April 2014 Issue

Feature Articles

The Fascinating Beginning of Baseball's National League
After a tumultuous six-year existence of mismanagement, corruption, disorganization, and continued influence of gambling, baseball's first professional league, the National Association folded after the 1875 season. The following year an Illinois businessman, and owner of the Chicago White Stockings, William Hulbert saved the game by creating the National League of Professional Base Ball Clubs.
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By Trevor Hayes
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Frederick Benteen: Baseball & Custer's 7th Cavalry
Captain Frederick Benteen, the captain of General George Custer's 7th Cavalry Regiment was a lover of baseball. While under Custer's command, Benteen had put together quite a team of talented baseball players. Some had aspirations of playing professionally. However, a little place called Little Big Horn would end that hope for many.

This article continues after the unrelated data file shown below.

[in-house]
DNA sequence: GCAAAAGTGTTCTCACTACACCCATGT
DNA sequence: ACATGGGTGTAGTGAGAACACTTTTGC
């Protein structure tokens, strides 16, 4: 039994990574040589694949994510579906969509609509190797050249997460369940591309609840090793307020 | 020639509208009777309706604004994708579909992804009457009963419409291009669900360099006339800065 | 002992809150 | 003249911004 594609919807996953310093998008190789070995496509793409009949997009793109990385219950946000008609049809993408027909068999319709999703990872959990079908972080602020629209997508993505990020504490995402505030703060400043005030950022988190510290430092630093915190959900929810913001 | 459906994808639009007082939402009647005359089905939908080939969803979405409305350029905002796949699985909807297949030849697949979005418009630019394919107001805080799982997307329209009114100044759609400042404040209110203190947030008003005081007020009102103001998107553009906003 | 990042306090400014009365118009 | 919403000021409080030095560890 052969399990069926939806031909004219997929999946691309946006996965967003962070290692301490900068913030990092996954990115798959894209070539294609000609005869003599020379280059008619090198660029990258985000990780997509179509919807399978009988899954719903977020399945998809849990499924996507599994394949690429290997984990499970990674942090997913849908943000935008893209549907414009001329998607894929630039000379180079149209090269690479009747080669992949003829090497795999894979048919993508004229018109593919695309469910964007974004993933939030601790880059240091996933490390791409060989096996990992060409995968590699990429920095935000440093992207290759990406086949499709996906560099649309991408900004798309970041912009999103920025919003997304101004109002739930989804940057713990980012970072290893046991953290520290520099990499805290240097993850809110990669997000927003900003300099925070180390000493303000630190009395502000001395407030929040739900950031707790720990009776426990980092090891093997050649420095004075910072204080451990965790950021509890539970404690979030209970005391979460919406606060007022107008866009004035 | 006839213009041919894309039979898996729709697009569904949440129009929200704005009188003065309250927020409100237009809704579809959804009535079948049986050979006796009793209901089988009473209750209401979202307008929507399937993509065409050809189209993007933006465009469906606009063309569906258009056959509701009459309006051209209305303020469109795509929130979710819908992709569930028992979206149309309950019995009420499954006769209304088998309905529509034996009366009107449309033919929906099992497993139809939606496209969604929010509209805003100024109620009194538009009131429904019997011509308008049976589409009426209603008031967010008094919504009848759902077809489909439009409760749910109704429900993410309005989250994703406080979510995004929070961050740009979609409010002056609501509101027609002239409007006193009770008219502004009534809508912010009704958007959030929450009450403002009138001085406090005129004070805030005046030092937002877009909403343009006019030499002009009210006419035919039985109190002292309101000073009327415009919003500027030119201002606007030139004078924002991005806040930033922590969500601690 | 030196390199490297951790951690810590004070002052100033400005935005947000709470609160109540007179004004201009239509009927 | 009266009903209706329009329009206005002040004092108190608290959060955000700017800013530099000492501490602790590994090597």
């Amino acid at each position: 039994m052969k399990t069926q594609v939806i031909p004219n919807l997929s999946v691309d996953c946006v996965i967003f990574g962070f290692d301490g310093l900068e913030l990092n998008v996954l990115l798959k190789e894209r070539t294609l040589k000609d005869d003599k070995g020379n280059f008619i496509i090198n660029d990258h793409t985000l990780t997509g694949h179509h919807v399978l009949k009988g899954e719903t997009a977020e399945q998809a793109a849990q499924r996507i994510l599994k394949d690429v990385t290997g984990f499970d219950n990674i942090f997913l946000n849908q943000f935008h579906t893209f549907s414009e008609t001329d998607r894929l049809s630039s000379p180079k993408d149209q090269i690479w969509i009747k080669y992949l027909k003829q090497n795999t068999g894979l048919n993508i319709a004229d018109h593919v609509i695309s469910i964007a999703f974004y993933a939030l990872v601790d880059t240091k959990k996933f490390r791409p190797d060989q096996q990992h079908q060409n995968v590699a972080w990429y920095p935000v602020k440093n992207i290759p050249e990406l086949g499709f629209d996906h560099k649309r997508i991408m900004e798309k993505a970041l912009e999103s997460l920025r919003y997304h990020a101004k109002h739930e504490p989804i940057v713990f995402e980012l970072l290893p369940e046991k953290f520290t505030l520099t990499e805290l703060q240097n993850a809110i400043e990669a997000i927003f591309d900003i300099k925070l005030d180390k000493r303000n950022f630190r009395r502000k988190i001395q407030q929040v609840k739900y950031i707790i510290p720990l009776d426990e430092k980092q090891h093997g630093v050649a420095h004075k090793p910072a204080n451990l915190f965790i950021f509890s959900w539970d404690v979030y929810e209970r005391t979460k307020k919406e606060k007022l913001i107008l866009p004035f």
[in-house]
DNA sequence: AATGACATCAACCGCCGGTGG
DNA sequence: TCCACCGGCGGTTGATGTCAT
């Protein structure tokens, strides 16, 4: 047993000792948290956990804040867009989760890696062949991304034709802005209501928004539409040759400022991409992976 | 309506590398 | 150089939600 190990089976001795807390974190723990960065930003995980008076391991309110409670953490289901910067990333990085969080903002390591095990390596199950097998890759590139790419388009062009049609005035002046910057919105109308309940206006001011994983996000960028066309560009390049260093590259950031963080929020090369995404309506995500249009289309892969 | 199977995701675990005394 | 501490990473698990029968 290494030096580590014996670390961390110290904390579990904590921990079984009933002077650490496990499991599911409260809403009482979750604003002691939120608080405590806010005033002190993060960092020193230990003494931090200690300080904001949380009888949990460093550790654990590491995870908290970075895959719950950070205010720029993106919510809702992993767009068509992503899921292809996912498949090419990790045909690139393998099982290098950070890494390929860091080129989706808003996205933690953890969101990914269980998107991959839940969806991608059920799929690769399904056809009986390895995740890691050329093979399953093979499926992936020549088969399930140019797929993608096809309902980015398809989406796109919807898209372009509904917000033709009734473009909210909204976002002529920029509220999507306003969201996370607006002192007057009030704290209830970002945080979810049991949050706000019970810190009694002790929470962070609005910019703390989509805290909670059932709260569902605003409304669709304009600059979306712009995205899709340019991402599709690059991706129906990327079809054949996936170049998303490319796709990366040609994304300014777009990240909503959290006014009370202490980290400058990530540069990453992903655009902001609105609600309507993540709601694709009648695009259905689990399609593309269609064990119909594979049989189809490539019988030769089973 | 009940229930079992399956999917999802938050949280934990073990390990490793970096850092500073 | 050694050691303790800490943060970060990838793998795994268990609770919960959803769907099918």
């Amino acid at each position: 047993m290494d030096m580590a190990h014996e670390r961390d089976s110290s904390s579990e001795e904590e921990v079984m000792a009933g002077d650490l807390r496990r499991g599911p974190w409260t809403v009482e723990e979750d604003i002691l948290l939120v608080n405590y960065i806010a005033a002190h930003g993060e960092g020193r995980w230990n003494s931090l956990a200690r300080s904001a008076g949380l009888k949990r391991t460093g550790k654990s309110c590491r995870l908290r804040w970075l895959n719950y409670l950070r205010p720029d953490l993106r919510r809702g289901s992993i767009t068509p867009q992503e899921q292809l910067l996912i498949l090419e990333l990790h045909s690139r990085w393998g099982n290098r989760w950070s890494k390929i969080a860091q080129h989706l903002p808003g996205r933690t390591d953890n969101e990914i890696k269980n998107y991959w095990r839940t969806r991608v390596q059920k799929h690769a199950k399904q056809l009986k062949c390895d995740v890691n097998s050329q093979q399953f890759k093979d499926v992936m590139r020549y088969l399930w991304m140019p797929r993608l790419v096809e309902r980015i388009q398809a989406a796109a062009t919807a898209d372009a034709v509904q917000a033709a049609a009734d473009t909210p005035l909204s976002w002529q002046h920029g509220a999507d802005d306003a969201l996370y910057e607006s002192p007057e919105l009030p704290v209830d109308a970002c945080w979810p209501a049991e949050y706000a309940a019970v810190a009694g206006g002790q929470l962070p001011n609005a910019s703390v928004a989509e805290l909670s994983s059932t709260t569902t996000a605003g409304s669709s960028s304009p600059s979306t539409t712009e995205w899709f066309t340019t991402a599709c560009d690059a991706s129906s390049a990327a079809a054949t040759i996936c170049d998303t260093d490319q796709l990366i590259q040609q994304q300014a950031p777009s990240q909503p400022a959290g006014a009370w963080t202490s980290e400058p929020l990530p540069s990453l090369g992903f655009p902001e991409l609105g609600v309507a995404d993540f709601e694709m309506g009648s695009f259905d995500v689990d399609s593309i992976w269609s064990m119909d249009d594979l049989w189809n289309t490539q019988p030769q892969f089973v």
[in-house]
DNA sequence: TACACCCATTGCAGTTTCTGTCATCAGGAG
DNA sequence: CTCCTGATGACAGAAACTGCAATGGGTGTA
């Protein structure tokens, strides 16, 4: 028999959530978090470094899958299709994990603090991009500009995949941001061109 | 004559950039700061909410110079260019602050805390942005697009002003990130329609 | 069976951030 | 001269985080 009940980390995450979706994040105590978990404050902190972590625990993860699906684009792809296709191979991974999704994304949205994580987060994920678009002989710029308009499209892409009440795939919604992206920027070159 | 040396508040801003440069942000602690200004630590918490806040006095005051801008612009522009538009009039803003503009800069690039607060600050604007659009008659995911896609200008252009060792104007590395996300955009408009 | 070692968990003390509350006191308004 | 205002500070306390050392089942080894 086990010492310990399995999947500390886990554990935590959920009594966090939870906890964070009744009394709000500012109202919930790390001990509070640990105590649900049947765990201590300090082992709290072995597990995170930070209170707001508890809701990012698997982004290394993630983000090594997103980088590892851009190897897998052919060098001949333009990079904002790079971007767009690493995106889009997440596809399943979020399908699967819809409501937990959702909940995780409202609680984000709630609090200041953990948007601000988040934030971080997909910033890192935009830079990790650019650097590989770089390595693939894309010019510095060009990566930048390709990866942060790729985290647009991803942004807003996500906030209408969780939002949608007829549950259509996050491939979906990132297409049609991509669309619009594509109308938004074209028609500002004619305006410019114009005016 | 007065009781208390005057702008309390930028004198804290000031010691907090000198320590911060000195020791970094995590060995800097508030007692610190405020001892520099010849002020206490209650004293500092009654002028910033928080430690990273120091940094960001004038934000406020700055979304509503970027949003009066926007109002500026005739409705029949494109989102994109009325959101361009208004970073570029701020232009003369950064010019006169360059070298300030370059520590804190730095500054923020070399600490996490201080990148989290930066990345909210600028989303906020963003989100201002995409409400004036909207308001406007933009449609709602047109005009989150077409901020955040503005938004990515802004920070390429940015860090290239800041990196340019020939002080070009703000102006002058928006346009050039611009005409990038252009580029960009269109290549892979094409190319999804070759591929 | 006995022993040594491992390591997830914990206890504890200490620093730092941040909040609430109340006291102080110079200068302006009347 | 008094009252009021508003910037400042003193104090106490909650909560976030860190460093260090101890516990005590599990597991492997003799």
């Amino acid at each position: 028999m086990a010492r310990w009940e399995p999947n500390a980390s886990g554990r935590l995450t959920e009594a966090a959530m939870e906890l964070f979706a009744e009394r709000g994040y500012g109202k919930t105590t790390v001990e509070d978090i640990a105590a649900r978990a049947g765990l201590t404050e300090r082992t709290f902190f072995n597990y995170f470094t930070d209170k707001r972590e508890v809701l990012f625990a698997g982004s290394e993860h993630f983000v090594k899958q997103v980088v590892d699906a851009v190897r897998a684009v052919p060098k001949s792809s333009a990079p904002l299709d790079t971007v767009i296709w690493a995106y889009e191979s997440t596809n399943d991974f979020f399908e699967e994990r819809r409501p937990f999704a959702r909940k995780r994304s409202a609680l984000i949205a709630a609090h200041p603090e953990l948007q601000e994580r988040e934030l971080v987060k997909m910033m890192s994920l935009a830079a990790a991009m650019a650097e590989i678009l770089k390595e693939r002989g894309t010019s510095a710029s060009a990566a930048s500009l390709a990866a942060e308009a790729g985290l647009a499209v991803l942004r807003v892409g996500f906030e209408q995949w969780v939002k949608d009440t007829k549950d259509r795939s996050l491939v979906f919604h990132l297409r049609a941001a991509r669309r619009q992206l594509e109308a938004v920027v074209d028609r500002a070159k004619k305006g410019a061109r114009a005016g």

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By Gary Joseph Cieradkowski
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Philadelphia Athletics and New York Mutual Expelled at Season's End
In the five years of the National Association's existence, teams that were financially strapped often skipped out on late season road swings with little or no consequences. As members of the newly formed National League, the Philadelphia A's and New York Mutuals decided to do just that. But, this was not the National Association and the consequences were severe.
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By Brendan Macgranachan
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